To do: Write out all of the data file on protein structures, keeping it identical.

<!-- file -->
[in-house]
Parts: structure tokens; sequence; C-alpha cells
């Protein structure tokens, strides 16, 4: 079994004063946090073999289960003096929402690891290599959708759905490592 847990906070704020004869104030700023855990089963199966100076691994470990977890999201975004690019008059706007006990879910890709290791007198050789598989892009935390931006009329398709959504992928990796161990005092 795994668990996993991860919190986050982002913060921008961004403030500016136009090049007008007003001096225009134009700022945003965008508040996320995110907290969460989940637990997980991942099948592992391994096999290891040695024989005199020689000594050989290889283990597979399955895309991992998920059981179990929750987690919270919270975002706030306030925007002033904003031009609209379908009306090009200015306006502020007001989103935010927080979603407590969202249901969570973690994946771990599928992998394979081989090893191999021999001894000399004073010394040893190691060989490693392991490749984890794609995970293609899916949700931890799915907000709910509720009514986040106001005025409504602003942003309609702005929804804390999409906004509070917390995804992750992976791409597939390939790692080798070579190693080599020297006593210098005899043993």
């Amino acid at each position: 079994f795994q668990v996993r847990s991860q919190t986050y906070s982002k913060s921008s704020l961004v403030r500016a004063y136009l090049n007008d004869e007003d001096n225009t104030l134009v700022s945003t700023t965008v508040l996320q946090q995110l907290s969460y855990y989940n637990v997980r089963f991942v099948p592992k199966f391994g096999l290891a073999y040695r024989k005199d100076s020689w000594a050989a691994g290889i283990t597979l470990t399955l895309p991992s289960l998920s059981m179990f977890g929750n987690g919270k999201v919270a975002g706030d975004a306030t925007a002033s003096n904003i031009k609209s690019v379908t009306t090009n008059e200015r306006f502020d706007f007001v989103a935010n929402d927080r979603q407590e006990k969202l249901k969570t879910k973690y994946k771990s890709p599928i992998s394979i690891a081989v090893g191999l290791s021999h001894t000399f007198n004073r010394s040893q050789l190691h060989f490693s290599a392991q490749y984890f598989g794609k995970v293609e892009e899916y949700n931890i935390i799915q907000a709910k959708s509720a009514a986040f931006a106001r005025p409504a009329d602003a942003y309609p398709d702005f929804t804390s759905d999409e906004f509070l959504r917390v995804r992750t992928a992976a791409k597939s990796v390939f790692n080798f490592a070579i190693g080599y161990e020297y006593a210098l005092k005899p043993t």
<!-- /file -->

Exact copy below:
[in-house]
Parts: structure tokens; sequence; C-alpha cells
């Protein structure tokens, strides 16, 4: 079994004063946090073999289960003096929402690891290599959708759905490592 847990906070704020004869104030700023855990089963199966100076691994470990977890999201975004690019008059706007006990879910890709290791007198050789598989892009935390931006009329398709959504992928990796161990005092 795994668990996993991860919190986050982002913060921008961004403030500016136009090049007008007003001096225009134009700022945003965008508040996320995110907290969460989940637990997980991942099948592992391994096999290891040695024989005199020689000594050989290889283990597979399955895309991992998920059981179990929750987690919270919270975002706030306030925007002033904003031009609209379908009306090009200015306006502020007001989103935010927080979603407590969202249901969570973690994946771990599928992998394979081989090893191999021999001894000399004073010394040893190691060989490693392991490749984890794609995970293609899916949700931890799915907000709910509720009514986040106001005025409504602003942003309609702005929804804390999409906004509070917390995804992750992976791409597939390939790692080798070579190693080599020297006593210098005899043993």
């Amino acid at each position: 079994f795994q668990v996993r847990s991860q919190t986050y906070s982002k913060s921008s704020l961004v403030r500016a004063y136009l090049n007008d004869e007003d001096n225009t104030l134009v700022s945003t700023t965008v508040l996320q946090q995110l907290s969460y855990y989940n637990v997980r089963f991942v099948p592992k199966f391994g096999l290891a073999y040695r024989k005199d100076s020689w000594a050989a691994g290889i283990t597979l470990t399955l895309p991992s289960l998920s059981m179990f977890g929750n987690g919270k999201v919270a975002g706030d975004a306030t925007a002033s003096n904003i031009k609209s690019v379908t009306t090009n008059e200015r306006f502020d706007f007001v989103a935010n929402d927080r979603q407590e006990k969202l249901k969570t879910k973690y994946k771990s890709p599928i992998s394979i690891a081989v090893g191999l290791s021999h001894t000399f007198n004073r010394s040893q050789l190691h060989f490693s290599a392991q490749y984890f598989g794609k995970v293609e892009e899916y949700n931890i935390i799915q907000a709910k959708s509720a009514a986040f931006a106001r005025p409504a009329d602003a942003y309609p398709d702005f929804t804390s759905d999409e906004f509070l959504r917390v995804r992750t992928a992976a791409k597939s990796v390939f790692n080798f490592a070579i190693g080599y161990e020297y006593a210098l005092k005899p043993t």